Does your child have a cyberbully? Or do you? Bureau of Justice statistics show that about 15% of U.S. high school students are cyberbullied each school year and a staggering 40% of adults have experienced cyberbullying too.
Cyberbullying involves bullying, shaming, threatening, and stalking that occurs over electronic devices. It might take place in public right before everyone’s eyes on Instagram, or it might happen more privately through text messages or even voicemails. Here in Maryland, we have laws that help people stand up to cyberbullies and hold them responsible for their actions.
Maryland offers something called a peace order, which isn’t available in all states. A peace order holds someone accountable for harassment, stalking, and other types of behavior that destroy a person’s safety and peace of mind. If a judge issues a peace order, the cyberbully will be notified that they need to leave you alone and may face penalties for failure to obey the order.
Here’s How to Obtain a Maryland Peace Order
It takes a few steps to secure a peace order. Start by contacting a Maryland attorney who is qualified to assist you with the process. This is the best way to ensure that you don’t inadvertently do something to ruin your chances of getting the order.
Next, file a peace order petition with the court to request a hearing. The hearing will determine whether the cyberbully’s actions create an urgent need for a peace order. You’ll need to cite a specific action by the cyberbully within the past 30 days.
In Maryland, Peace Orders require one of the following conditions to be met:
- You received serious bodily harm or are in fear of imminent serious bodily harm.
- You have been assaulted or raped. This includes threatening to harm you and intentionally frightening you.
- Someone has trespassed on or maliciously destroyed your property.
- You have been visually surveilled in a private place without giving consent.
- You have been the victim of the kinds of crimes that show a persistent pattern of conduct, composed of a series of acts over time, that shows a continuity of purpose. This would include Harassment, Stalking, Telephone Misuse, Electronic Communication Misuse, Revenge Porn, and Visual Surveillance.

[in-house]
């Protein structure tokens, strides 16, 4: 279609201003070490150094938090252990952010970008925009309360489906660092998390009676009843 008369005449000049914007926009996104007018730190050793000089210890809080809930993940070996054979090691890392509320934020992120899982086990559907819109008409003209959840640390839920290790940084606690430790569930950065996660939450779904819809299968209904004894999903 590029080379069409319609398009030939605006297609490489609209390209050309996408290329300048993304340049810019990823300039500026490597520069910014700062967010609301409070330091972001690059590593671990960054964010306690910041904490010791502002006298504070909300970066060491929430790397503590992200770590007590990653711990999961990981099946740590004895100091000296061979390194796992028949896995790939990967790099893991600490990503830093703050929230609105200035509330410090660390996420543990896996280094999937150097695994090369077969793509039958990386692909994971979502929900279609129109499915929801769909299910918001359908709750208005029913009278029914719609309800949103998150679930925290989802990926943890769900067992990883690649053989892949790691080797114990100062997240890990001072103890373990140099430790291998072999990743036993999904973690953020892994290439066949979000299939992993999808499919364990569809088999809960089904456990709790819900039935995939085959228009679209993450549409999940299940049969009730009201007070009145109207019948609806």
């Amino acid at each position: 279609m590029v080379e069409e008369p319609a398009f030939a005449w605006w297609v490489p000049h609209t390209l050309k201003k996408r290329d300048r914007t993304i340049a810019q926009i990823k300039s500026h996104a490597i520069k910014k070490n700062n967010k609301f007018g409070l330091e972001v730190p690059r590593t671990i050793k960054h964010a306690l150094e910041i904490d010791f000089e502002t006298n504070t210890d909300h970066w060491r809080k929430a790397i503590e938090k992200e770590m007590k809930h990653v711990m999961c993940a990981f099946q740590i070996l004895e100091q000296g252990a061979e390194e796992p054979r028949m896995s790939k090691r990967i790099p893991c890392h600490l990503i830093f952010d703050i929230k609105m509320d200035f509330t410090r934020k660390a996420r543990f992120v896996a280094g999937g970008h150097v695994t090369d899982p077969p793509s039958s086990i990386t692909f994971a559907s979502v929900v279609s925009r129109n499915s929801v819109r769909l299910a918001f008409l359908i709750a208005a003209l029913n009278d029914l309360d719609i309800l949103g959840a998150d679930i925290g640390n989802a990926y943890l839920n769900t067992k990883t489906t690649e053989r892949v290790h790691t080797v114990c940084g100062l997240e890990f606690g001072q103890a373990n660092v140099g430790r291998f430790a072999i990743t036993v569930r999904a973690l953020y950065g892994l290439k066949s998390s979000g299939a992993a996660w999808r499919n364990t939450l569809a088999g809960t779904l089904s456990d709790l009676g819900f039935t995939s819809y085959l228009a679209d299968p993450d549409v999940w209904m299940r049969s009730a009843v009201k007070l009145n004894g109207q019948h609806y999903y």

The law that criminalizes Electronic Communication Misuse is designed to stop Cyberbullying.
If the judge issues a peace order, it will be temporary at first and last up to 30 days. But don’t worry – this is a good start. It means the cyberbully must stop posting things online, threatening you, and contacting you. It also forbids them from trying to visit you in person.
Next, there will be another hearing within seven days of the temporary order being issued. As long as a judge determines that it’s more likely than not that the cyberbully has committed or will commit a prohibited act, a final peace order will likely be issued. A Final Peace Order can last for as long as six months.
Peace Orders are Not the Same as Protective Orders
Most people are more familiar with a protective order, which is similar. But the big difference between a protective order and a peace order surrounds your relationship with the other person.
A protective order involves someone you live with, like a spouse or family member. A peace order doesn’t require you to live with the person and applies to anyone out in the world who might harass, threaten, and/or physically harm you. Sometimes, you barely know the person against whom you’ve brought the peace order.
To be clear, you can obtain a peace order regardless of whether a cyberbully has ever followed through on a threat. Don’t wait for someone to harm you. Below, we’ll look at some examples of cyberbullying where a peace order could be very helpful.
Common Situations That Call for a Peace Order
You can take action to stop online bullying. If a cyberbully is targeting you or your child, seek a peace order to help put a stop to it. Here are some common situations where people seek peace orders.
- A classmate is posting personal, private information about your child online.
- Someone is trying to “out” you or your teenager online for being LGBTQ.
- The bullying is taking place on Instagram, which is the world’s #1 platform for cyberbullying.
- Constant photos/messages on Snapchat or Twitter are humiliating for your child.
- There are videos on YouTube that show your disabled child being teased or shamed.
- You’re receiving a frightening series of threatening texts or phone calls.
- After buying/selling something on an online platform like Facebook Marketplace or Craigslist, someone won’t stop contacting you.
Cyberbullying sometimes arises in unexpected places, which is why the official U.S. government website StopBullying.com advises adults to consider these important factors:
Persistent: It happens online, meaning it can occur 24/7 and really wear you down.
Public: Cyberbullying remains almost permanently on the internet, where anyone can see it.
Parents don’t notice: Cyberbullying can be hard for adults to detect, so we must help children recognize it and understand that they don’t have to tolerate it.
For more information about cyberbullying and obtaining a peace order, connect with a qualified Maryland attorney. It’s time to stand up to your cyberbully and reclaim your peace of mind.
Have a Legal Question About Peace Orders and Cyberbullying? We Have Answers
For issues involving peace orders and cyberbullying, the attorneys at Zirkin and Schmerling Law can help. Contact us or call us at 410-753-4611 to set up an appointment with one of our attorneys today.